Project Sheet: Dressed Up Rawness


Michelle COnnolly's 'Mind at Play' wall sculptures are lined up across the living room wall

Michelle Connolly’s ‘Mind at Play’ wall sculptures are lined up across the living room wall

WHEN SYDNEY-BASED design practice Amber Road transformed this two-bedroom seaside apartment in Bondi Beach, their intention was to jump from lacklustre to luminous by way of an art collection that blended a love of play with some unexpected twists. Their client, recently divorced, wanted a fresh start. Demolishing much of the interior provided the blank canvas necessary to create a casual, sophisticated home of new beginnings.

The apartment – formerly a suite in the Swiss Grand Hotel – has panoramic views of the Pacific Ocean, but the client wanted to break away from the predictable coastal palette. Instead, he wanted a home that showcased his collection of tribal pieces, as well as works by up-and-coming contemporary artists, of which he is an avid supporter.

“A person’s selection of artworks is very revealing of their character, so it is always one of our greatest inspirations when we are developing a concept,” says Yasmine Ghoniem, co-director of Amber Road alongside landscape architect Katy Svalbe. The client’s collection of tribal artefacts – reminders of his early life in Papua New Guinea – inspired the choice of Michelle Connolly’s Mind at Play sculptures, which are lined up across the living room wall. The folk art-like pieces embody a primitive, raw spirit, made of salvaged materials such as electrical wire, ragged plastic, broken wood and chewing-gum wrapper. In the apartment, they are made to contrast with the radiant Marmorino plaster-rendered walls and ceiling, which reflect light deep into the space.

Michelle’s sculptures are framed by the bulkhead and sofa, as well as a custom-designed totem unit in the corner. This latter provides display space for decorative objects and bottles. The rounded corners are a repeated design element throughout the apartment, softening the edges of the bulkhead, walls and joinery. “The curves became a recurring yet non-repetitive motif, celebrating sculpture and form,” says Yasmine.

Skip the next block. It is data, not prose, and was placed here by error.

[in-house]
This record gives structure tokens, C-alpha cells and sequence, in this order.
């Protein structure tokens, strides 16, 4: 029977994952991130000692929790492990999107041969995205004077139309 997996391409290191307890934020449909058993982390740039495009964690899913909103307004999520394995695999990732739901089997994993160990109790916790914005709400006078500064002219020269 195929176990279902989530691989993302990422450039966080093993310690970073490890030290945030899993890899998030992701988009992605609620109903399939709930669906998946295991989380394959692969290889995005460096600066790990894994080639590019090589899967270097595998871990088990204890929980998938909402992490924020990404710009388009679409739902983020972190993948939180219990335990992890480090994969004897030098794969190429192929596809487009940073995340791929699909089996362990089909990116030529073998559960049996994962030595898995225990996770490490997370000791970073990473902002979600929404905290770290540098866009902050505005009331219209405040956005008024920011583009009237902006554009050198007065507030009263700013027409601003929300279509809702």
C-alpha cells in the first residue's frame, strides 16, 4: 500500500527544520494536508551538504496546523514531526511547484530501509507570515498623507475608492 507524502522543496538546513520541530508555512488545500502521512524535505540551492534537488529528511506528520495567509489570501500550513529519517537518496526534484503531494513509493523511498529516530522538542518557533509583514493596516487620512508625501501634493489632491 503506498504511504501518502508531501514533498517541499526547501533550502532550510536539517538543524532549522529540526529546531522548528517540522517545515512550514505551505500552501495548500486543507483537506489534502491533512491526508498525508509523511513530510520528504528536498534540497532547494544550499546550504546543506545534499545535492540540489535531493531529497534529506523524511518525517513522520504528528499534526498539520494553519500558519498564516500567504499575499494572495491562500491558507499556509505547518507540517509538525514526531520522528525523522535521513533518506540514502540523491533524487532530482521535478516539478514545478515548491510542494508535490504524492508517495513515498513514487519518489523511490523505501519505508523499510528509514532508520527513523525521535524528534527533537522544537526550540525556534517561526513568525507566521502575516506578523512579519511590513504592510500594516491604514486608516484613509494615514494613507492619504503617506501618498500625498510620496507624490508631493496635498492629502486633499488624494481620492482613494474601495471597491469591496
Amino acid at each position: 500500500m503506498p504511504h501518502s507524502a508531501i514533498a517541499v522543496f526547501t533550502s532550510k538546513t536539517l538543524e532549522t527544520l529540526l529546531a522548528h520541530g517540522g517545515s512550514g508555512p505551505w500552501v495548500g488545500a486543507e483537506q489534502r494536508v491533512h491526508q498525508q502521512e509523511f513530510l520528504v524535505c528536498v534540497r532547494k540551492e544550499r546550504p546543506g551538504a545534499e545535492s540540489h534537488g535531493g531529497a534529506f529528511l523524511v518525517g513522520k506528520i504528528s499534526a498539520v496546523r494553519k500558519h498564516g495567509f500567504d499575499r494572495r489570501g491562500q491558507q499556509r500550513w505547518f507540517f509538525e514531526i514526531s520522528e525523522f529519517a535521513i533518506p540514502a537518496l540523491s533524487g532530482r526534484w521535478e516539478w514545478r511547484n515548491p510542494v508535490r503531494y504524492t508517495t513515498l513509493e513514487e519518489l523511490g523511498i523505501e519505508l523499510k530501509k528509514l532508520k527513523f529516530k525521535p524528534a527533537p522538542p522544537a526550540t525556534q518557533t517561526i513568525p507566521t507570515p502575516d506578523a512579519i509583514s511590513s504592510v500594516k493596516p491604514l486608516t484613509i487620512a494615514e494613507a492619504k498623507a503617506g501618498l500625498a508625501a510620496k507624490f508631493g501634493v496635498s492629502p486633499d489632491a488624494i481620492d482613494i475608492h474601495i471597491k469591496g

These curves are further complemented with a limestone planter by Steve Clark of Den-Holm and the fluid, abstract figures of Kirsty Budge’s painting The Real Housewives is the Tennessee Williams and I stand by this statement 100%, which was selected for its forms and scale.

“Art feeds off of its surroundings, so placement needs to be carefully considered,” explains Yasmine. “We allocate walls for artworks at the beginning of a project as the length and height inform our decisions.”

The polished white walls frame the textured black hallway with a vintage wall sconce and Charlotte Perriand armchair, as if creating a three-dimensional artwork. Sumptuous black walls continue through the bedrooms, with woven-textured wallpaper on the ceiling inspired by the client’s spear collection.

A timber fertility sculpture sits on a black plinth, and Janusz Wozny’s black-and-white fine-art photograph Dream hangs above the bed. “It takes a long time sourcing the perfect piece, but when the right one comes along, you just know,” says Yasmine. The design team visited galleries with the client to select new artworks, including an underwater nude that alludes to the coastal location in a more subtle manner than is typical of design in the area. The nude is a particularly personal piece from Wozny’s Mask series – an introspective journey about the search for true identity. “Like all the artworks, it reminds us that there is a human element to the built form,” says Yasmine.

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